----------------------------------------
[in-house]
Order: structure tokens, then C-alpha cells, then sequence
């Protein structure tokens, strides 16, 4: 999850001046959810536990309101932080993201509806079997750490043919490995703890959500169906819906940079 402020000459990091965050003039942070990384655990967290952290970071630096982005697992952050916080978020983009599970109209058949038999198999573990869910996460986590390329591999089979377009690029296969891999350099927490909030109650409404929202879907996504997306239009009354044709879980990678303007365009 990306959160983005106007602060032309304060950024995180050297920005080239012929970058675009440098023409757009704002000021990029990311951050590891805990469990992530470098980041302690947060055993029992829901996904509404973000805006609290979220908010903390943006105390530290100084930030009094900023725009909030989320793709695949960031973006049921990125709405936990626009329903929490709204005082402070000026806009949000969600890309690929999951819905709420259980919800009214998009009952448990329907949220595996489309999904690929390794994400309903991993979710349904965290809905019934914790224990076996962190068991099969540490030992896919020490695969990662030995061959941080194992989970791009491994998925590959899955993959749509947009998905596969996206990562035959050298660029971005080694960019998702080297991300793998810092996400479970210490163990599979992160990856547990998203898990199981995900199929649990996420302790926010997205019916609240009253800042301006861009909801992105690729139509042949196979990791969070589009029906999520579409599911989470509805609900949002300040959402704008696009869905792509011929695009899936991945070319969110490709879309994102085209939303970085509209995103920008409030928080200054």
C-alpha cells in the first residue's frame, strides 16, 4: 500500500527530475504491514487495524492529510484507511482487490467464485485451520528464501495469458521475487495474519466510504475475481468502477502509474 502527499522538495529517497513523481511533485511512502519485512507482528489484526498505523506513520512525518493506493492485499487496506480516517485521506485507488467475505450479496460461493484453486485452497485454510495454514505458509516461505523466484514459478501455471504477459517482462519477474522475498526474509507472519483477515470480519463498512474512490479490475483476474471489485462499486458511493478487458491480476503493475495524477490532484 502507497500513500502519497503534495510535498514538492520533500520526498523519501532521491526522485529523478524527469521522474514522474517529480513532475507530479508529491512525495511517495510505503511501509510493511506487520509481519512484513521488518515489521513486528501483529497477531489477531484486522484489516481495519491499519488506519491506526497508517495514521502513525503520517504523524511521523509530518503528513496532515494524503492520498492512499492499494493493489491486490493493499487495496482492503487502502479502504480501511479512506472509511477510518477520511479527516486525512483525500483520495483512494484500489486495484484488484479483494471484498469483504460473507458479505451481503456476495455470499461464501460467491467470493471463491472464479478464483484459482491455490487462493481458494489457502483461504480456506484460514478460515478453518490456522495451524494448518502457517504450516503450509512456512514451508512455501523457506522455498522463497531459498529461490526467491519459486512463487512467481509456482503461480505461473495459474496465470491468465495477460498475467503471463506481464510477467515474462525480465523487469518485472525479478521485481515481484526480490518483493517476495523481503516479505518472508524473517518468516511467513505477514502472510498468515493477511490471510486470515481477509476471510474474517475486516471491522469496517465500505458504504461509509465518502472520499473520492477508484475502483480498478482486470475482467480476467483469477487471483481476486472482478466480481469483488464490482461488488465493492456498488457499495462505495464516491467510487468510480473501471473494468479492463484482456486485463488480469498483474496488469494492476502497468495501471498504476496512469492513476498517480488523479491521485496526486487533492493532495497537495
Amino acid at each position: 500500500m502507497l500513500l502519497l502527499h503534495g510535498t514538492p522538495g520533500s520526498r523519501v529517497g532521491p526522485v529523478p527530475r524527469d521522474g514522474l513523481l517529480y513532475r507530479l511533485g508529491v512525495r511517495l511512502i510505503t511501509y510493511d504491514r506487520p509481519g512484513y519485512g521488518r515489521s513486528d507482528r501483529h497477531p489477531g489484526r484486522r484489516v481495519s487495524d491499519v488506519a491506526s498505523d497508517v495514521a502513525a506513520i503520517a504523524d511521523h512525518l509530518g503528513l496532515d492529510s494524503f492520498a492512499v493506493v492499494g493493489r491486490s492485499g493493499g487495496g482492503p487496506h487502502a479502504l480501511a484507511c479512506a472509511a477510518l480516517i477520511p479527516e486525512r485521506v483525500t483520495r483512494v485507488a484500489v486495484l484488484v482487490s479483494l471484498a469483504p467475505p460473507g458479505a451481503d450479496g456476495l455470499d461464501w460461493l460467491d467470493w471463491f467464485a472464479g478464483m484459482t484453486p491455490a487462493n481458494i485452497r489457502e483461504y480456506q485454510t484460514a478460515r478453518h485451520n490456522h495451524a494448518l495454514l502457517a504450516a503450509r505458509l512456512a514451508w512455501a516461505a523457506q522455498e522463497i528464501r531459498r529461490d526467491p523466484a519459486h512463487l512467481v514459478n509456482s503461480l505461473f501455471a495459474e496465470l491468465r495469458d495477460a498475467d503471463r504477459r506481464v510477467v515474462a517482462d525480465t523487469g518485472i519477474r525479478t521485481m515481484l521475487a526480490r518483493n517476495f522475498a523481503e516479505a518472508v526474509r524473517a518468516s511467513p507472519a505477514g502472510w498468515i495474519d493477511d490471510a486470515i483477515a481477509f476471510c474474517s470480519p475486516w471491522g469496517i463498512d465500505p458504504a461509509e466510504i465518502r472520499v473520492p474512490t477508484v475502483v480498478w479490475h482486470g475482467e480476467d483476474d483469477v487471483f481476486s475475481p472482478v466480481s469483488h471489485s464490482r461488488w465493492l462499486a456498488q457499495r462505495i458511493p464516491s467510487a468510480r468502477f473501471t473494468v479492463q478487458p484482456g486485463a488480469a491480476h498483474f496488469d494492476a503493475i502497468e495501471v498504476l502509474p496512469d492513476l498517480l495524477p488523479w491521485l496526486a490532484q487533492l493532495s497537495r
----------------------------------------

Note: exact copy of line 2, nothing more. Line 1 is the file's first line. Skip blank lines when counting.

Order: structure tokens, then C-alpha cells, then sequence